It’s not even clear what will happen in the short term with respect to same-sex marriage in California. The court issued an injunction telling California that it has to stop enforcing Proposition 8. Because the Governor and Attorney General of California are both publicly opposed to Proposition 8, they’ll probably be eager to comply. However, because the issue is so controversial, and the final outcome so uncertain, Judge Walker has already issued a temporary stay of his own injunction, preventing it from going into effect. This stay will remain in place at least until the parties have an opportunity to argue that it should or should not be lifted. However, it seems most likely to me that the stay will remain in place at least until the 9th Circuit Court of Appeals has decided the issue.

It’s possible that they’ll issue their own stay, pending a decision. Now, the 9th Circuit has a reputation for being fairly liberal, but it’s actually quite diverse, being home to some of the most conservative, and the most liberal, judges in the entire federal judiciary. When it comes time for them to decide this case on the merits, it will be before a 3-judge panel, whose members will be chosen at random. Needless to say, what the ideological composition of that panel will be is anybody’s guess.

And after that, comes the final showdown – the Last Boss: The Supreme Court. Whatever happens at the U.S. Supreme Court, it will be a turning point in the same-sex marriage debate. If they overturn Judge Walker, and find Proposition 8 constitutional, it’s likely that same-sex marriage will be shut out, at a national level, for at least a generation. However, it’s likely that, several years down the road, a large number of states will already have decided to allow same-sex marriage, which would render the finding of a federal constitutional right to same-sex marriage less important.

And because this case will probably take at least a few years to get to the Supreme Court, it’s possible that California voters might repeal Proposition 8 in the interim, rendering the entire case moot.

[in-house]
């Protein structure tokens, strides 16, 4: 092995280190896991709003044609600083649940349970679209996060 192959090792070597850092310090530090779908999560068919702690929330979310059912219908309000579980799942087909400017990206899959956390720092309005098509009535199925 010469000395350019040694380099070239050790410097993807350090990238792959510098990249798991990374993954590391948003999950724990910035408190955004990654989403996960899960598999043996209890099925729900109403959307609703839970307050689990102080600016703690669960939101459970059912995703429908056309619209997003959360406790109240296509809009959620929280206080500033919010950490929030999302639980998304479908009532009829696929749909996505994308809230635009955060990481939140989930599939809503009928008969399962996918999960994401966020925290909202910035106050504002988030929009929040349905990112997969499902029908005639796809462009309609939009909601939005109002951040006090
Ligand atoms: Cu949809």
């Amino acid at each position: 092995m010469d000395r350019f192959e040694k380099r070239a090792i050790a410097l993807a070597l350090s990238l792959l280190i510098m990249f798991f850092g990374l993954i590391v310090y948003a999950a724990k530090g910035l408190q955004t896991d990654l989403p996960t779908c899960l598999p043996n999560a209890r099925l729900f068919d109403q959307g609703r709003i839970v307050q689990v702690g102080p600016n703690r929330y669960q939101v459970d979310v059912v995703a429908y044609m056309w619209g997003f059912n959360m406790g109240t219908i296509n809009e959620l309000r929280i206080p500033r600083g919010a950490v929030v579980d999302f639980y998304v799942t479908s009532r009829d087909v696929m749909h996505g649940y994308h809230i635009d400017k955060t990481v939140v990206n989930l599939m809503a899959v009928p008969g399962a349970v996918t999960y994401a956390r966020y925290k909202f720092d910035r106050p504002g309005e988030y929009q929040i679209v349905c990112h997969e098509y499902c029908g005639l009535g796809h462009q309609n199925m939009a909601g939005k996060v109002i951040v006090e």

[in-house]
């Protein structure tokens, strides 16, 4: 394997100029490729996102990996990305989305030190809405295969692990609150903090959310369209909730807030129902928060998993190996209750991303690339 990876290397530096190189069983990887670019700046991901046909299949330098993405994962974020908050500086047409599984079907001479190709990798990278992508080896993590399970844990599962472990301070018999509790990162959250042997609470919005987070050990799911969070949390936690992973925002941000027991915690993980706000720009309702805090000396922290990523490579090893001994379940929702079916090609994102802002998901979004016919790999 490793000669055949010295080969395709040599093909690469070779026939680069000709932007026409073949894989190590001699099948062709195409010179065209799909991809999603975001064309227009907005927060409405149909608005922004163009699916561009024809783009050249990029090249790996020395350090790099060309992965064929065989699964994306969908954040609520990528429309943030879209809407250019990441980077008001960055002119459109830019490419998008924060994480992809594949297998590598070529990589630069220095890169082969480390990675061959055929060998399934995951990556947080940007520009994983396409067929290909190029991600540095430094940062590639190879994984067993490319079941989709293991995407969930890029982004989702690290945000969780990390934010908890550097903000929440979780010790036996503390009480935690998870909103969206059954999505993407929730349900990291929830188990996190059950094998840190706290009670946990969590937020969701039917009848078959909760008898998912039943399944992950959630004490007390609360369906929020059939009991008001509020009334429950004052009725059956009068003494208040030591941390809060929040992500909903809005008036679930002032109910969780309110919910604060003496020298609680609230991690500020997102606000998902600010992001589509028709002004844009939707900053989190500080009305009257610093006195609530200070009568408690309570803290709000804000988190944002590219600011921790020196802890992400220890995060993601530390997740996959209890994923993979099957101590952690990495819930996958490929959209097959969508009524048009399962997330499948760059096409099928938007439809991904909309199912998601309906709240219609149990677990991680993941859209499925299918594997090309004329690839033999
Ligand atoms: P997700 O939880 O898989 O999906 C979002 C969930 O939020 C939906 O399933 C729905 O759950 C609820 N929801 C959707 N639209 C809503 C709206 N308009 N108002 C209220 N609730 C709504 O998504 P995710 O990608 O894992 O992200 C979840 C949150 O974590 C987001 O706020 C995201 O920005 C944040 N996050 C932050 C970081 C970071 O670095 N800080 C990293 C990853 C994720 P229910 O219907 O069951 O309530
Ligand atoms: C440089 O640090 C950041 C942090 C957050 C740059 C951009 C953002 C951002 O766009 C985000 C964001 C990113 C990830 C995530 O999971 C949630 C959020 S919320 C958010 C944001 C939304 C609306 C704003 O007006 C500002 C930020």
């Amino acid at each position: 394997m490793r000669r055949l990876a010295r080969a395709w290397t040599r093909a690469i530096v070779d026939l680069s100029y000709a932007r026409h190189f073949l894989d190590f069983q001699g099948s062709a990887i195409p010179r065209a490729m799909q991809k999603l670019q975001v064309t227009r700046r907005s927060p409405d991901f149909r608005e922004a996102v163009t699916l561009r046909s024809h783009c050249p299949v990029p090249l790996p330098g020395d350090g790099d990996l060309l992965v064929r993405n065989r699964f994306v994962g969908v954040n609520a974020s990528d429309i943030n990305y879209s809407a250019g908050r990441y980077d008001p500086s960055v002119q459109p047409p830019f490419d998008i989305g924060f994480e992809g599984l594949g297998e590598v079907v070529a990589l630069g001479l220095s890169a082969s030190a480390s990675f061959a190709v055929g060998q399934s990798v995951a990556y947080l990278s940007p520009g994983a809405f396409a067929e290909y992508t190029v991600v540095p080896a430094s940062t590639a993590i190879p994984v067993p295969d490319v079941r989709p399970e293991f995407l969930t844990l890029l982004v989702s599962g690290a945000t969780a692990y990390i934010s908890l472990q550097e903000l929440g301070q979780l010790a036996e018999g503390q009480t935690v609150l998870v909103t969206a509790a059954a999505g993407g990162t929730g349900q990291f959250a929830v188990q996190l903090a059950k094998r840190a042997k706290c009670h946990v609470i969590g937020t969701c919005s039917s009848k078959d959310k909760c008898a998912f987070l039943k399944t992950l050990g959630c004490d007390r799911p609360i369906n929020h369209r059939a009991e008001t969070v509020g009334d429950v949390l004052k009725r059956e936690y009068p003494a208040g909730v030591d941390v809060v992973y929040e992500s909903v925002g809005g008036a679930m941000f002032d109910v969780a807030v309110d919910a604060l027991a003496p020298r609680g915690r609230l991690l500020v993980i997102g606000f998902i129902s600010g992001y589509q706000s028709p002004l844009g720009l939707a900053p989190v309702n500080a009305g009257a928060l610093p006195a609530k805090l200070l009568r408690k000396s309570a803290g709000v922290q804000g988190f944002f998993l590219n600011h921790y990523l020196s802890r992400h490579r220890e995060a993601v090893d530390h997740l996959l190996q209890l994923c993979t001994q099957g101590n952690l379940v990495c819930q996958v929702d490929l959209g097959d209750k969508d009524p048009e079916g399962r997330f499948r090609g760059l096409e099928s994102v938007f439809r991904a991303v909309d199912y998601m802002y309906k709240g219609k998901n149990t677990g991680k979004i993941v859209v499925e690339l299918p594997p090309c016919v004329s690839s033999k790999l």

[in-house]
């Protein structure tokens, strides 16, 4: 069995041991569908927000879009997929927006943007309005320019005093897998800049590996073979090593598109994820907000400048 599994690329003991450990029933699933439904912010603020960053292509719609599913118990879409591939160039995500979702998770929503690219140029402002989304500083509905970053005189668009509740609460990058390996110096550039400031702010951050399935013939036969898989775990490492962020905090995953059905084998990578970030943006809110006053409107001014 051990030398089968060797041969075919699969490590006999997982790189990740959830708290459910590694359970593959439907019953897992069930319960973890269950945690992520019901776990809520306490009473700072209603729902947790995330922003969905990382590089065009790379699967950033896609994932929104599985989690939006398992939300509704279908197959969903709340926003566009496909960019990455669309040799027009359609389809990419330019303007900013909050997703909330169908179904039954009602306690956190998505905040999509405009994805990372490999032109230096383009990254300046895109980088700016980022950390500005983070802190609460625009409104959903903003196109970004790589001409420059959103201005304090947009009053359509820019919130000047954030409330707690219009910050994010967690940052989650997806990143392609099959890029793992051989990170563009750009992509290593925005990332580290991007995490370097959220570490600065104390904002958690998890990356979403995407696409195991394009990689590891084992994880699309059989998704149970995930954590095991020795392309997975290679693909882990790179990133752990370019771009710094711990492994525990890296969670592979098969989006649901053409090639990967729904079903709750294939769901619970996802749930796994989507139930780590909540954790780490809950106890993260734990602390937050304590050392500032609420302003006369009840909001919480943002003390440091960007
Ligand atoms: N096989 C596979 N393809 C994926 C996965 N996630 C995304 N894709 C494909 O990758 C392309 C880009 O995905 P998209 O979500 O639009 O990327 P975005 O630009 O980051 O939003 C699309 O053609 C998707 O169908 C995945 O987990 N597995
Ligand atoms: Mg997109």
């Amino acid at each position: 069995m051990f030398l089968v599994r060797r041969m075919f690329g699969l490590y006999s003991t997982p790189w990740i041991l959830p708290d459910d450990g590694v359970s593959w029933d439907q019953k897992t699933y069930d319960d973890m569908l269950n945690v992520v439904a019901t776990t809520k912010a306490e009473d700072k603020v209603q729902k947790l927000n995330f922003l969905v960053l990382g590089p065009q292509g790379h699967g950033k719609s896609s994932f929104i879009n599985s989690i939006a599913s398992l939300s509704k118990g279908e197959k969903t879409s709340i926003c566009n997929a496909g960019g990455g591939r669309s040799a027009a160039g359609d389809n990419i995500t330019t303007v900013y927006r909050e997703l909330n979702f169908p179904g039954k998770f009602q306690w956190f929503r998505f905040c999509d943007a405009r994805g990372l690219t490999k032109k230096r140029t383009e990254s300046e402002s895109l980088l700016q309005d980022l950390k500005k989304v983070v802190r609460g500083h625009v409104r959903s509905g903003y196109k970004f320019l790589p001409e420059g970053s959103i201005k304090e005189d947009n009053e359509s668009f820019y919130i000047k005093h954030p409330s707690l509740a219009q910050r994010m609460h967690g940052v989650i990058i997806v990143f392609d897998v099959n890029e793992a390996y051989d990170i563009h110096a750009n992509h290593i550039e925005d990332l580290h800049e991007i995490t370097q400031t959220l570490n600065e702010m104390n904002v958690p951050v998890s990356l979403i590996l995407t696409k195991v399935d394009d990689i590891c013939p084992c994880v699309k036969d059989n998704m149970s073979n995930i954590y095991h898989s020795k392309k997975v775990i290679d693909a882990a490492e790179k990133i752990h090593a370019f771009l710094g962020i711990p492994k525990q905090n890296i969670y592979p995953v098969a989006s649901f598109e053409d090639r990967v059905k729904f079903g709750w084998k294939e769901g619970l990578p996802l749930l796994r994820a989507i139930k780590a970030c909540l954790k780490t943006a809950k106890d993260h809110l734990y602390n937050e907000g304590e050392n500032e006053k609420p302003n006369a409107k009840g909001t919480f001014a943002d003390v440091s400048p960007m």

But if SCOTUS does decide this case on the merits, what is the likely result? Well, that’s a difficult call. Assuming that the ideological makeup of the court is similar to it is now, when this case gets there, it could go either way. Chances are that the decision will be 5-4, with Justice Kennedy being the swing vote. The Supreme Court, in the past, has not been unsympathetic to gay rights by any means (see Lawrence v. Texas and Romer v. Evans), but this is a whole different ball game. While many people, including myself, would love to see marriage equality instituted across the country, the Supreme Court will understandably be wary of overturning the constitutions or laws of over 40 U.S. states.

However, there are plenty of the times when the Supreme Court has, and should, gone against prevailing public opinion. In my view, this is definitely one of those times.

In the end, it’s going to be a long, interesting road before this particular case reaches a final resolution. And in a broader sense, the debate over same-sex marriage is likely to go on long after this case is decided, whatever the final resolution may be.

Ken LaMance